Speaking of which, get your pan hot and get some grease in it. Anything from bacon fat to one of those cooking sprays will work (or use your own blend of oil), provided you get enough of it to keep from sticking. This is why I’d also use a non-stick pan as I definitely had sticking problems.

The next time I make these, I’m going to bread them. That should help with the sticking and make the croquettes live up to their crunchy name.

Fry for about 2-3 minutes a side on medium heat, until they’re golden brown and crispy. Serve ‘em piping hot, with eggs however you like them, a side of meat (everything from bacon to sausage to, in my case, a leftover ribeye) and you’ve got yourself a damned hearty breakfast.

If I had ‘em, I would’ve included tomato slices as well. Most diners around here don’t serve ‘em, but in the Pacific Northwest, it seems you can get tomato slices at every breakfast place. After my initial hesitation, I’ve concluded that it’s a good thing. The acid and freshness from the tomatoes is a perfect counterpoint to a hearty breakfast like this.


  1. jt wrote:

    use panko and deep fry.

    Wednesday, March 24, 2010 at 9:30 am | Permalink
  2. Z wrote:

    I have the panko but, alas, not the setup for deep frying. Any tips?

    Wednesday, March 24, 2010 at 9:50 am | Permalink
  3. asad wrote:

    You can deep fry in a regular pot. That’s what I do. You can buy a fry thermometer, but I use my digital probe thermometer.

    Wednesday, March 24, 2010 at 10:07 am | Permalink
  4. Jeremy wrote:

    I usually do breadcrumbs -> egg wash -> breadcrumbs on the outside and do my “half-assed pan / deep fry” because I’m such a huge cheapskate. This is when you pour about 1/2″ oil into a large saucepan and deep fry that way (which necessitates a lot of turning since they won’t be fully submerged). A liter of frying oil last 4-5 frys instead of 2 this way.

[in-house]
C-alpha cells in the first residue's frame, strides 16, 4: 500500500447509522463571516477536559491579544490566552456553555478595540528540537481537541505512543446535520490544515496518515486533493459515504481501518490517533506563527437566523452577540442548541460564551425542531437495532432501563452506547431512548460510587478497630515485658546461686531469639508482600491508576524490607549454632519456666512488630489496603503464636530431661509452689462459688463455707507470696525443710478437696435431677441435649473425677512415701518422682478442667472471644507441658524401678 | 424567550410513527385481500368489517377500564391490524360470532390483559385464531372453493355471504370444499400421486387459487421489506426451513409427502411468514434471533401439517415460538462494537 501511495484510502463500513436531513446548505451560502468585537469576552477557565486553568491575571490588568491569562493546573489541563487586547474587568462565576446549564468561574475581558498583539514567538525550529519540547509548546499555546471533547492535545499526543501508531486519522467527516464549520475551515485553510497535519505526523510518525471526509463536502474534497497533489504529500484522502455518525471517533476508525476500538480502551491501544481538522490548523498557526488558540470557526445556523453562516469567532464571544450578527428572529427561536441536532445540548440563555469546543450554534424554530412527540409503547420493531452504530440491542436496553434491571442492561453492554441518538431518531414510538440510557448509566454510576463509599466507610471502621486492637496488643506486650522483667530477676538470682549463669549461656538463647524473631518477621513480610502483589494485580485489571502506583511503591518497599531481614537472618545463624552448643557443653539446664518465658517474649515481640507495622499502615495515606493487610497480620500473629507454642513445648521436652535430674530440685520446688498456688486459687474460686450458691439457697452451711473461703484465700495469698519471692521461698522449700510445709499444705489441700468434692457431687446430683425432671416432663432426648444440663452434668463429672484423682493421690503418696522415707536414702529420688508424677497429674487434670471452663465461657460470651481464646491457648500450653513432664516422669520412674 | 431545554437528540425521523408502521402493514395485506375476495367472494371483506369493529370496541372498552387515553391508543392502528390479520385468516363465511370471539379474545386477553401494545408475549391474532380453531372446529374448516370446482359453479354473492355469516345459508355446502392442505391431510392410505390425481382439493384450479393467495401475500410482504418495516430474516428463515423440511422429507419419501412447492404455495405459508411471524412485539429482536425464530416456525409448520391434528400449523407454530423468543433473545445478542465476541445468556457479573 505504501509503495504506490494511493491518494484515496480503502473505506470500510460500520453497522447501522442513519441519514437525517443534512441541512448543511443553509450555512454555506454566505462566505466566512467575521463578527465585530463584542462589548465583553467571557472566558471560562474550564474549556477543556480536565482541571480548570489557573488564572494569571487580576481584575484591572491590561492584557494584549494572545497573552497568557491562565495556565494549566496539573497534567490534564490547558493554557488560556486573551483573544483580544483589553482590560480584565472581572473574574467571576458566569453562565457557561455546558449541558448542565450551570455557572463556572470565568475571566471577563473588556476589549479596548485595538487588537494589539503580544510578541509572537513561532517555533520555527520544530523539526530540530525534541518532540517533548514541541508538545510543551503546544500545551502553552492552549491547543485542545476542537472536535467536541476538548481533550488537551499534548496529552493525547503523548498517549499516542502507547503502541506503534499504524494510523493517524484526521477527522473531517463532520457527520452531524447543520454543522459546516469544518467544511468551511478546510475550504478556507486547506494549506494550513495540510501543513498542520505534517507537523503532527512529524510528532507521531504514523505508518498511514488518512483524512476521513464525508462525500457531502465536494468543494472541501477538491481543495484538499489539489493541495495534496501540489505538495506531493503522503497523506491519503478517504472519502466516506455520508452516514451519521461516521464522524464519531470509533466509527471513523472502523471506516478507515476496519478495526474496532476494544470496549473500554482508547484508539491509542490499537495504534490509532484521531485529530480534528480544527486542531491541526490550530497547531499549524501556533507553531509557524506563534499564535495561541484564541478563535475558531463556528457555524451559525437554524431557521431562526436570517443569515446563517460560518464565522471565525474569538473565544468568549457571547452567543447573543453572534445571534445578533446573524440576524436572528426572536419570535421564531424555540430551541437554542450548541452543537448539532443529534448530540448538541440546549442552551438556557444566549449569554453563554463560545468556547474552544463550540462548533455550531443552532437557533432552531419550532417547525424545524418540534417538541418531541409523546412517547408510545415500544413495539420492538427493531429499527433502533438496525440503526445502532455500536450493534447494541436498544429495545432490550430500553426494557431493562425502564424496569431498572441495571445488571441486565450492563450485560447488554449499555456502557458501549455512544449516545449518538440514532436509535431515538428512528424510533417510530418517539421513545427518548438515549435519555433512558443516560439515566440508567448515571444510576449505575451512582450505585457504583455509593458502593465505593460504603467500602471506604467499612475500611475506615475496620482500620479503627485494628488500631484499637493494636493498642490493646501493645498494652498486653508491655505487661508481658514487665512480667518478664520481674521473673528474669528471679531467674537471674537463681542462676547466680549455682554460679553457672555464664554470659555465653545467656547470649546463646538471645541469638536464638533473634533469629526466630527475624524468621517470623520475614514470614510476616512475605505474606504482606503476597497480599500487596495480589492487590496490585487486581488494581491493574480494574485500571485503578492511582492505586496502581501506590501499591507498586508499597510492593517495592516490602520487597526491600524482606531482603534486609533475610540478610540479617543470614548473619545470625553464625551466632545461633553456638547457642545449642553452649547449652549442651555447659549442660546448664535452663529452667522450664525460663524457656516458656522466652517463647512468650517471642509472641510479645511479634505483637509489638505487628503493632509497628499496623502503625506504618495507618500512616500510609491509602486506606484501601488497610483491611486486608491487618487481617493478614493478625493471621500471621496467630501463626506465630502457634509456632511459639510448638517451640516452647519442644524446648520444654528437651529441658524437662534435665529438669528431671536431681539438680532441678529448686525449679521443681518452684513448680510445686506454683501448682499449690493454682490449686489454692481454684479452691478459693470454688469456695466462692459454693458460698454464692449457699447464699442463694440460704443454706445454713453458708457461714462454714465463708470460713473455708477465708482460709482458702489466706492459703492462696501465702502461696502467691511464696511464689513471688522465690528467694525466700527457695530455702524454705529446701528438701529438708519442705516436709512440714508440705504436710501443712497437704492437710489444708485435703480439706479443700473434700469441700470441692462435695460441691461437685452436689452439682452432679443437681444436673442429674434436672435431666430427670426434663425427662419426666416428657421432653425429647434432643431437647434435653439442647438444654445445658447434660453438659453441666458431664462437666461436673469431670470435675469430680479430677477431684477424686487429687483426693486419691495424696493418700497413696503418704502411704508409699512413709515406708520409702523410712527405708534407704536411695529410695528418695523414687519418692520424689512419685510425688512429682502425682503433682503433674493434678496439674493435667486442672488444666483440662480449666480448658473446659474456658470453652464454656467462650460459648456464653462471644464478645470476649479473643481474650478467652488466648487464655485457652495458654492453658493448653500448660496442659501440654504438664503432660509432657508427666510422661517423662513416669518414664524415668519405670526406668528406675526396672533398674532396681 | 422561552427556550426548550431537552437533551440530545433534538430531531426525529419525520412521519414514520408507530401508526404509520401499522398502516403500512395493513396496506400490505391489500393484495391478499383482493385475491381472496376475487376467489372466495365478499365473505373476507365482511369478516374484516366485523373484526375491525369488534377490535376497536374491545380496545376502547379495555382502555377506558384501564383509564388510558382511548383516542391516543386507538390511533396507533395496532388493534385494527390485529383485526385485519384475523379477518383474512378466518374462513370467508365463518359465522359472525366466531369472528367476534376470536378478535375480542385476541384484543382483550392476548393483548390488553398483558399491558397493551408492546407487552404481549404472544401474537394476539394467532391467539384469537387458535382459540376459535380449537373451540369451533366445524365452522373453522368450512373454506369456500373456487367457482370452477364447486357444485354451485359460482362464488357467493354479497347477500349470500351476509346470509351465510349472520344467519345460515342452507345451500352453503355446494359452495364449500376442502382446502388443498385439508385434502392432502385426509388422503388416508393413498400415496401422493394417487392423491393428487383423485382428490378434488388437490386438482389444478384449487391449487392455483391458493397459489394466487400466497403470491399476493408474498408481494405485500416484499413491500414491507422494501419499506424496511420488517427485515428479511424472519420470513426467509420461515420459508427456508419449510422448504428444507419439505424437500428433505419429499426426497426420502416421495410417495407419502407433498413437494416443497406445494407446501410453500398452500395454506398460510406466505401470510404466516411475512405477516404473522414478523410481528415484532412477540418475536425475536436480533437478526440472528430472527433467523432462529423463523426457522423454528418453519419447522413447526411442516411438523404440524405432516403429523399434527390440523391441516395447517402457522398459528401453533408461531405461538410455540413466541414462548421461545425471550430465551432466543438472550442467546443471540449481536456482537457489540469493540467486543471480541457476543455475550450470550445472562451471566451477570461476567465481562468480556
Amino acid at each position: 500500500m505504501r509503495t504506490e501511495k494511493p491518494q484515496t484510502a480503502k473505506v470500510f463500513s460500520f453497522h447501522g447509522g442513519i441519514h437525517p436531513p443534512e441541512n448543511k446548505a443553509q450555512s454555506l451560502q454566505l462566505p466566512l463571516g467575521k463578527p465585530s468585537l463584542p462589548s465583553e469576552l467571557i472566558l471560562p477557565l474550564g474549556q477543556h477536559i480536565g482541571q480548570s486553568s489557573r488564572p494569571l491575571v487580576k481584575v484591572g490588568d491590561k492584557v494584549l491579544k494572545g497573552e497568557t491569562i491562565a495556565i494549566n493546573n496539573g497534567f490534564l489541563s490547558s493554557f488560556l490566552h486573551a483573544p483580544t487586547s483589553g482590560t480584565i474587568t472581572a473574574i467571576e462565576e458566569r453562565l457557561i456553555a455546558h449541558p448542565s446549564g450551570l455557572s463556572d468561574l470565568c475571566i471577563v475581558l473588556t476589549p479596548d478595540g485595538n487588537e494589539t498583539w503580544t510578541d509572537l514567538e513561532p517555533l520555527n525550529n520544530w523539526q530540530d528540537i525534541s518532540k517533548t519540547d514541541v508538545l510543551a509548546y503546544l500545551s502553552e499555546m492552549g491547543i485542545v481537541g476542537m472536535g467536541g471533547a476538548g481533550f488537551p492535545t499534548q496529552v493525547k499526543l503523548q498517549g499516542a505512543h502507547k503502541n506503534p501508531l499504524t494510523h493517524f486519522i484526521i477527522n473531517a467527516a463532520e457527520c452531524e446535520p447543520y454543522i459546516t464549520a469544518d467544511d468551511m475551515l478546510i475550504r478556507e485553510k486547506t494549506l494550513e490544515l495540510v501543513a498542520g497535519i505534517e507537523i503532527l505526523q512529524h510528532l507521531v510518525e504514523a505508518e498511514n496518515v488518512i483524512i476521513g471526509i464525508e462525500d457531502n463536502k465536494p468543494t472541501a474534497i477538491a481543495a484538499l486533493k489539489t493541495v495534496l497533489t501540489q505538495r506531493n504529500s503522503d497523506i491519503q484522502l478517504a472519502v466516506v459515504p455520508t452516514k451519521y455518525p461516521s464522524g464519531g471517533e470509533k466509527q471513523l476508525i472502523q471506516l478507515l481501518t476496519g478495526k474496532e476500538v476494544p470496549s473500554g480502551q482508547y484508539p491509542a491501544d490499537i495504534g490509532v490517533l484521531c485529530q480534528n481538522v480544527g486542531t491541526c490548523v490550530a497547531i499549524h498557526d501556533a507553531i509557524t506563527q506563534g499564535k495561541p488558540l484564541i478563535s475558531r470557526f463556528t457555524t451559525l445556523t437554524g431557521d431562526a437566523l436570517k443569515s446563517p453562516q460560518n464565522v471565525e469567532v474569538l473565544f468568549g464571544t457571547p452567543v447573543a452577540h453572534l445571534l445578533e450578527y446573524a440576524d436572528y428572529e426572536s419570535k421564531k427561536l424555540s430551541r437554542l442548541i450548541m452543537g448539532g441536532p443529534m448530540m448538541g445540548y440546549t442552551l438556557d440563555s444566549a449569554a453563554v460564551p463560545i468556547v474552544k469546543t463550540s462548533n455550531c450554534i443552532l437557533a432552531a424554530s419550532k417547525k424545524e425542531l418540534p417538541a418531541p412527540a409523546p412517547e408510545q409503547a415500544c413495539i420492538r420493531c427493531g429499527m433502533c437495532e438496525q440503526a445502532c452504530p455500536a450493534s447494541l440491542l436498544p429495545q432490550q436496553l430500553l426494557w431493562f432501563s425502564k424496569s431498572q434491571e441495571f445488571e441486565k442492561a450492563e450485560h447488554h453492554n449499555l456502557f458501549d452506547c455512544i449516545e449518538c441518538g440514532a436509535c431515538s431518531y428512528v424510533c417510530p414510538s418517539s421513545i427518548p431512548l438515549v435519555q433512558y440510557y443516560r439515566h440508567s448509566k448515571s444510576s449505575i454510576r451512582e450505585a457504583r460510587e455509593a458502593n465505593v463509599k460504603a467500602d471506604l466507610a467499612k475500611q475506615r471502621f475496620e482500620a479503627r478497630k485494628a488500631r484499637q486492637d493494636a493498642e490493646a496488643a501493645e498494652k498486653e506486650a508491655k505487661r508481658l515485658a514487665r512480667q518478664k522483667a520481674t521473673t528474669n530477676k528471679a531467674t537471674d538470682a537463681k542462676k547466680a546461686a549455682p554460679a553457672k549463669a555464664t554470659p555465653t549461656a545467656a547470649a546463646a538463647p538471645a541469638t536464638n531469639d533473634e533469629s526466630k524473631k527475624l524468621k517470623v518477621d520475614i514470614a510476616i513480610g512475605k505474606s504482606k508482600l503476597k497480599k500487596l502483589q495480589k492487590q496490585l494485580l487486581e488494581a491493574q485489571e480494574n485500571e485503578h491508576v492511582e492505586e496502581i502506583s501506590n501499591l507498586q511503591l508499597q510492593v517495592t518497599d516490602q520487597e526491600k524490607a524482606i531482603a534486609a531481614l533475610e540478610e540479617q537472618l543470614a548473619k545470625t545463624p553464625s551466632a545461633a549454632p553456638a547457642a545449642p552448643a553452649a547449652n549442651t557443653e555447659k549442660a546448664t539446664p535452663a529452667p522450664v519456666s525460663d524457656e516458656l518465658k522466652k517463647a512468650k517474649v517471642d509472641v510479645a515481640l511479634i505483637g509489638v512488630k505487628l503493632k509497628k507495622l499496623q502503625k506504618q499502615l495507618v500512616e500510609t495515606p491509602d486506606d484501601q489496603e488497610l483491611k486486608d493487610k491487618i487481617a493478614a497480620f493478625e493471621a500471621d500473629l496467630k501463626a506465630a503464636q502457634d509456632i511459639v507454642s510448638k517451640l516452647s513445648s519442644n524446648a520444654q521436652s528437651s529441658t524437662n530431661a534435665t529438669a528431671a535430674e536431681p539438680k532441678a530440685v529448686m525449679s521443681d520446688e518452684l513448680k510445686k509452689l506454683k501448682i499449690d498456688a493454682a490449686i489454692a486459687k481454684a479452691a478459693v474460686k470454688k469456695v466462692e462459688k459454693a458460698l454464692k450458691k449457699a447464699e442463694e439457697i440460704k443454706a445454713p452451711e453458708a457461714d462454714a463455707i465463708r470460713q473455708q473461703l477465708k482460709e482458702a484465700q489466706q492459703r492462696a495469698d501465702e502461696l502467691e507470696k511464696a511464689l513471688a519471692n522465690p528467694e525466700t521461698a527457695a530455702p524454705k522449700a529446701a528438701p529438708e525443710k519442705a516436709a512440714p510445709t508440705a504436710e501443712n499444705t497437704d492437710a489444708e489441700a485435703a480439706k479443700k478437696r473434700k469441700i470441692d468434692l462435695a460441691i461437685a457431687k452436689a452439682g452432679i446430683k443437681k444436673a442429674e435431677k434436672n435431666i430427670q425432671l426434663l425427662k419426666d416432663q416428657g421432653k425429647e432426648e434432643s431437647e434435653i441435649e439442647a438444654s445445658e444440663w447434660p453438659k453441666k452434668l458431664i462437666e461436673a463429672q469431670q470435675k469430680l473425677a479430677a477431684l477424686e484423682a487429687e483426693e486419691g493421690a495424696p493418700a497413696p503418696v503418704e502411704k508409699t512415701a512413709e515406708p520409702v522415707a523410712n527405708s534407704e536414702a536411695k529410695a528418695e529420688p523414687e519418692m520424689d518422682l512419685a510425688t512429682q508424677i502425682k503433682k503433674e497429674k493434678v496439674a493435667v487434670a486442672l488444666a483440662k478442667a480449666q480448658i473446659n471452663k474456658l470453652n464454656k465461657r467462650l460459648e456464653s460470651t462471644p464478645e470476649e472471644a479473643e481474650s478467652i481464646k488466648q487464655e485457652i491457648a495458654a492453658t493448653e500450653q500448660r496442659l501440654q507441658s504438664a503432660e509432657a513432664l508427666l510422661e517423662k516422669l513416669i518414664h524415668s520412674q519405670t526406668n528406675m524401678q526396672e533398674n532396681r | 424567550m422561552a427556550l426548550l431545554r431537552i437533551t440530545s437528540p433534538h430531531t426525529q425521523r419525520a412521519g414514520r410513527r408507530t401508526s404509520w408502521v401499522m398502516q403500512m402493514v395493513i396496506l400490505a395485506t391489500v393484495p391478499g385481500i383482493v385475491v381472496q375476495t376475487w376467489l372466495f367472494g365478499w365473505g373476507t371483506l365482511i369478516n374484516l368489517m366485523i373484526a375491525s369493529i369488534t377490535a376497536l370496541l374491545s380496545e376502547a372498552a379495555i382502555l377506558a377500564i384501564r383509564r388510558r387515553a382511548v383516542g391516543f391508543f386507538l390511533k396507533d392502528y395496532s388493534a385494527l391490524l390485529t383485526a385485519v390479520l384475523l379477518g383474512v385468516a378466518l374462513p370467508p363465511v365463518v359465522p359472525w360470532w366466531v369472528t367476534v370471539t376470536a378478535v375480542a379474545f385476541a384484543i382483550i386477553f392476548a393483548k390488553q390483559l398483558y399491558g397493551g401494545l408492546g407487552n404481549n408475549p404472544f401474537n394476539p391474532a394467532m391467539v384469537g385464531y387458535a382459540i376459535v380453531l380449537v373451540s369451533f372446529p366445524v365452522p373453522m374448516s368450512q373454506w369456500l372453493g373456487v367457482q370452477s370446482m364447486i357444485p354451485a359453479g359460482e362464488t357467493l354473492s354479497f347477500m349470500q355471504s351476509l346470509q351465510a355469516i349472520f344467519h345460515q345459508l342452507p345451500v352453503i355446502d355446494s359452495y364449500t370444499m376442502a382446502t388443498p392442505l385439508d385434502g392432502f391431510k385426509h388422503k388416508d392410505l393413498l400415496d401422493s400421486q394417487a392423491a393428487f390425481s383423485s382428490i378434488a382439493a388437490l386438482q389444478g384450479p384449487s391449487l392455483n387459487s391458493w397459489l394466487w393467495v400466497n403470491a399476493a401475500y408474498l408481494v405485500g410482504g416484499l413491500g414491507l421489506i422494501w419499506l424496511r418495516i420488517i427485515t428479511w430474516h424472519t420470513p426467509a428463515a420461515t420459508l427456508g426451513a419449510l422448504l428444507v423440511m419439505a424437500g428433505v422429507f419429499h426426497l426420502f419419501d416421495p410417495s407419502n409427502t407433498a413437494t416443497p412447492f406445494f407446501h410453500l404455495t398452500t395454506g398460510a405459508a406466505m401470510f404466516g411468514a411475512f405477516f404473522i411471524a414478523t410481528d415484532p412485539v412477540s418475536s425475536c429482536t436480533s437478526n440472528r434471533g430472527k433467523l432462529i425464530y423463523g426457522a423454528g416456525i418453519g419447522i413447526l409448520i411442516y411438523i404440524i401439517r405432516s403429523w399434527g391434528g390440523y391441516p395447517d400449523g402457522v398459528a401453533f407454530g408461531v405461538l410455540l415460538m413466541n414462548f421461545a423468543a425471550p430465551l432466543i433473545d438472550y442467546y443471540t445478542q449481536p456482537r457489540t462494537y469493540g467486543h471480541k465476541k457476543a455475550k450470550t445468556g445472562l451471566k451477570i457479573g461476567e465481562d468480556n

Never made potato croquettes, only ham (or whatever) with a roux base (always thought these were “standard” croquettes, but perhaps that’s just my eurocentrism), for which it’s nice to use a real batter too to help keep them from falling apart.

    Wednesday, March 24, 2010 at 10:23 am | Permalink
  5. jt wrote:

    your eyesight should be your fry thermometer. it’s ready when it’s golden brown and delicious… not pastey and not burnty.

    you can use your cast iron to do a shallow pan fry. i use a cast iron for fried chicken so croquettes shouldn’t be a problem. since cast iron retains so much heat, you need to watch how much fire (or electricity) you give it.

    the oil will be hot enough when you stick a wooden chopstick in and tiny bubbles start coming out of it. ancient oriental secret.

    Wednesday, March 24, 2010 at 11:19 am | Permalink
  6. I want to come up to the SF one of these weekends since I have Fridays off. Can we hang out in your kitchen? I’ll make brasciole for you!

    Wednesday, March 24, 2010 at 6:38 pm | Permalink
  7. Harold wrote:

    So how many trees did you chop down right after you ate this breakfast?

    Thursday, March 25, 2010 at 2:54 am | Permalink
  8. Z wrote:


    Thursday, March 25, 2010 at 7:59 am | Permalink
  9. Harold wrote:

    Would shredding the cheese smaller have helped? Also, a candy thermometer is good for frying and candy.

    Thursday, March 25, 2010 at 4:57 pm | Permalink
  10. Z wrote:

    I don’t think so, because it got all mixed and broken up. I really need to get my thermometer game going.

    Thursday, March 25, 2010 at 5:14 pm | Permalink

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  1. Food, By Z › Hamburger Mediterraneane on Sunday, March 28, 2010 at 2:37 am

    [...] true that I’m no good at brevity, but the fact of the matter is, I do like variety. And I guess variety also means trying to do things that you’re not good at. So, I’m [...]